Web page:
acute laryngitis

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Acute laryngitis

  • usually caused by
    • infection
      • viral
        • is the most common cause of acute laryngitis
        • most often due to rhinovirus, adenovirus, influenza, and parainfluenza.
      • bacterial
        • difficult to differentiate from viral causes,
        • both viral and bacterial infections may co-exist - viral illness allowing opportunistic bacterial superinfection
        • common organisms - Haemophilus influenza B (HiB), Streptococcus pneumonia, Staphylococcus aureus, Moraxella catarrhalis
      • fungal
        • accounts for around 10% of presentations
        • recent use of antibiotics and use of inhaled corticosteroids are considered as risk factors
        • laryngeal examination may reveal - whitish speckling of the supraglottis or glottis, diffuse laryngeal erythema and oedema (may occur without these plaques)
        • candidiasis should be differentiated from other conditions such as hyperkeratosis, leucoplakia, and malignancy,
    • trauma (1)
      • caused by excessive voice use or misuse during phonation e.g - yelling, screaming, forceful singing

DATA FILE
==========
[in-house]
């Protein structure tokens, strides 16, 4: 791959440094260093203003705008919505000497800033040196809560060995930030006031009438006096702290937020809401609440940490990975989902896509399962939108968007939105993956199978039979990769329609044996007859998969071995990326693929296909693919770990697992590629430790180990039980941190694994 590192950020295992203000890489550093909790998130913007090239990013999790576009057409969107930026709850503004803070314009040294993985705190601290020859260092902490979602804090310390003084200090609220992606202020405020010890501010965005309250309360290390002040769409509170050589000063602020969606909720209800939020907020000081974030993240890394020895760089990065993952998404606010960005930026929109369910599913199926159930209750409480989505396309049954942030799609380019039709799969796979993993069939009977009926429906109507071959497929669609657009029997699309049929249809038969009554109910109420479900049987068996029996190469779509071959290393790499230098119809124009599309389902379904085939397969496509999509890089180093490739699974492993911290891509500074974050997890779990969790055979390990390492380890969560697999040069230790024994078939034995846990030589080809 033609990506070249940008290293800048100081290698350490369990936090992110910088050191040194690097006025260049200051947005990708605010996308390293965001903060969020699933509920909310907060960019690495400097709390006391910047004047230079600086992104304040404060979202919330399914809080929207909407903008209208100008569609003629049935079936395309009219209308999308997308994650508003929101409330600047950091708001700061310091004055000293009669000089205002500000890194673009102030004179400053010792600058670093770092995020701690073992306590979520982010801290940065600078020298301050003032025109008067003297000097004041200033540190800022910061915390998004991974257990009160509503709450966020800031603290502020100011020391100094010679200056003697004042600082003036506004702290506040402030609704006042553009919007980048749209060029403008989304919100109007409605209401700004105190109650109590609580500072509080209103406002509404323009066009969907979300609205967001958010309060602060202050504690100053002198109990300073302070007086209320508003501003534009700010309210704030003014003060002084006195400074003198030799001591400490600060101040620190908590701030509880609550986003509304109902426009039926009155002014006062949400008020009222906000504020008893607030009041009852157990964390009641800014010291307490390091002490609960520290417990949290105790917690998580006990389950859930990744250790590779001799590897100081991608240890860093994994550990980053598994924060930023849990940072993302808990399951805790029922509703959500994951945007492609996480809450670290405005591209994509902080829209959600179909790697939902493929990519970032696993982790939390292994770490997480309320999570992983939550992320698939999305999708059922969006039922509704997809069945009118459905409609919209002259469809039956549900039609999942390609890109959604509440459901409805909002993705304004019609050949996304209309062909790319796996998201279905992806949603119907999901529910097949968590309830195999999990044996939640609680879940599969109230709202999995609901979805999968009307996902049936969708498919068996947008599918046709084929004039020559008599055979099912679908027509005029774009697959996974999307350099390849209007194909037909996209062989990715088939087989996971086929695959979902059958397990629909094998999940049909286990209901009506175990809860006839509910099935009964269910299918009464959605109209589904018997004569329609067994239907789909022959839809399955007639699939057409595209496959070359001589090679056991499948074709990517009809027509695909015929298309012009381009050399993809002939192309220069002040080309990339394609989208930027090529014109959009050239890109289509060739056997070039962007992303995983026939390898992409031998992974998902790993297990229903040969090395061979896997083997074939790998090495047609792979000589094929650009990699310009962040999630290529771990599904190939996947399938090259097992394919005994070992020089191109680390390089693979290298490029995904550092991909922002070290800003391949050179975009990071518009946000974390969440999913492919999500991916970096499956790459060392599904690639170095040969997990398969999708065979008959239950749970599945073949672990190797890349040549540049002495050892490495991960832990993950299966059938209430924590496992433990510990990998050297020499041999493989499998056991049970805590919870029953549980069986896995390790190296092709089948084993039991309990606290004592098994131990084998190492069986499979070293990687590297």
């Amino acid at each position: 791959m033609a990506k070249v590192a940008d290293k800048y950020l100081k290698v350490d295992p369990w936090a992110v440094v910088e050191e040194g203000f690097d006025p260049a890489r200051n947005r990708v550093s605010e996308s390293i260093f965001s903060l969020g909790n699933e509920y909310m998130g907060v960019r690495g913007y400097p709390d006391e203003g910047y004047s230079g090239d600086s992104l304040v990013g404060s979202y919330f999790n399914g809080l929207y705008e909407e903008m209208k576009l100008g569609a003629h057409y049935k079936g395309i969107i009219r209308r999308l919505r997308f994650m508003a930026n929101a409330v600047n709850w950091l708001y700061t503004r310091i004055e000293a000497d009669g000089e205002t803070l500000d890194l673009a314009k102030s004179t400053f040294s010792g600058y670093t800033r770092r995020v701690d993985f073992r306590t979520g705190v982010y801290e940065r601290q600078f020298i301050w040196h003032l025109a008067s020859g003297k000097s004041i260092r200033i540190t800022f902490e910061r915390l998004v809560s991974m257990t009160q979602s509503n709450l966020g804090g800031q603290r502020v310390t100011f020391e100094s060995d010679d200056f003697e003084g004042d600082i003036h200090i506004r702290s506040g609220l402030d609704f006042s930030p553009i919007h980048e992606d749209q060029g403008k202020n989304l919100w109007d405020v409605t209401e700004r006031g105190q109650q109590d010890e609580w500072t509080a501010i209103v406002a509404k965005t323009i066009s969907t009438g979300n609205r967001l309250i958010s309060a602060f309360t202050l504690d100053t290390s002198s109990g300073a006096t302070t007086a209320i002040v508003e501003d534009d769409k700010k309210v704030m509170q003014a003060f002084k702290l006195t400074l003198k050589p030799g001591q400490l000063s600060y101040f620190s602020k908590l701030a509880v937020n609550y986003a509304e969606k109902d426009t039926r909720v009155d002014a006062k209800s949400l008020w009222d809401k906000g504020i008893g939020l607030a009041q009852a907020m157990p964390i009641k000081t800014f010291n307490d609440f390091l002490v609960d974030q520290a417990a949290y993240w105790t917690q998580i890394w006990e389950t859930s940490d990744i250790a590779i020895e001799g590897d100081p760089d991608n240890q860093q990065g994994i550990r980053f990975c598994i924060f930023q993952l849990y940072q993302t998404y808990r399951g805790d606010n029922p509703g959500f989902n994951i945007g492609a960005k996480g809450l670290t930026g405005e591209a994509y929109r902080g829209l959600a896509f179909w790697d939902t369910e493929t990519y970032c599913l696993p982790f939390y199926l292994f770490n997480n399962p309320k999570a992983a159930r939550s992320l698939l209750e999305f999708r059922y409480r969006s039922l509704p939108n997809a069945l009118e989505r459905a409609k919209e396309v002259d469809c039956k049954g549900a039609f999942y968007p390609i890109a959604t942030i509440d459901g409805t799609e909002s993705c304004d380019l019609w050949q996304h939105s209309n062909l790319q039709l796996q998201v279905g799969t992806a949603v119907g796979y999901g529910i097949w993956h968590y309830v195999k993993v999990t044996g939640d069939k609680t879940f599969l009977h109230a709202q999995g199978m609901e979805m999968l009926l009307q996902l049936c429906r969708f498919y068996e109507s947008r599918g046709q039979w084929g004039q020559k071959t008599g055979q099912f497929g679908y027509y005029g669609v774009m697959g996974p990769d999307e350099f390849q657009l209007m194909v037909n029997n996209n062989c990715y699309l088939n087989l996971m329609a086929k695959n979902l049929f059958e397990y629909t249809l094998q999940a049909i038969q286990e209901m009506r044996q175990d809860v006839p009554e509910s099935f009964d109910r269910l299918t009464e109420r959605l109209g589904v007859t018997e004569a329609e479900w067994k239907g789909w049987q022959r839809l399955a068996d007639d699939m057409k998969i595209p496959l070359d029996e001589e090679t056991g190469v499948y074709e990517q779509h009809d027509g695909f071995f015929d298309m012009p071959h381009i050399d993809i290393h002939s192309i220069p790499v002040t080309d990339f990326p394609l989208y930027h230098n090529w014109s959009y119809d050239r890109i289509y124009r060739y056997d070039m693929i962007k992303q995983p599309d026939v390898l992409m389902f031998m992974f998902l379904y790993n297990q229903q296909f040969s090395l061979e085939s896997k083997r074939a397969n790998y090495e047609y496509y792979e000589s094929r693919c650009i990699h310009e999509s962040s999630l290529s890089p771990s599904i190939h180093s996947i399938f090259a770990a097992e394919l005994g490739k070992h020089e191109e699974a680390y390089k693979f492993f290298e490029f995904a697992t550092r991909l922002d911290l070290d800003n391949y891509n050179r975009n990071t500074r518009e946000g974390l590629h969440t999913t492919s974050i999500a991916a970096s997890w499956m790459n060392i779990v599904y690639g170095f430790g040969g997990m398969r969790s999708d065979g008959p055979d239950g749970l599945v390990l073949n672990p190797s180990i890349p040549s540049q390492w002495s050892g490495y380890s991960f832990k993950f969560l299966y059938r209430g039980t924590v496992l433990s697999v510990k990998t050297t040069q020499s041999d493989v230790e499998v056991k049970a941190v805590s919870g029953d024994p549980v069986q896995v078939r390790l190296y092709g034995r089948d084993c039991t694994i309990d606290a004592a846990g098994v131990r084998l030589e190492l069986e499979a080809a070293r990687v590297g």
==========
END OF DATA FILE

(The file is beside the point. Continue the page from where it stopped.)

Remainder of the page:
• other methods such as blunt or penetrating trauma, chronic coughing, or habitual throat clearing may also be responsible

It is more common in the winter months. The condition is usually preceded by an initial infective insult, for example, a common cold or influenza

  • any area within the larynx maybe involved - supraglottis (epiglottis, arytenoids, and false vocal folds), the glottis (true vocal folds), and subglottic regions
  • in a child, this condition may cause sufficient subglottic oedema to cause airway obstruction (2)

Predisposing factors include:

  • over-use of the voice
  • smoking
  • drinking spirits

Reference:

Last reviewed 01/2018

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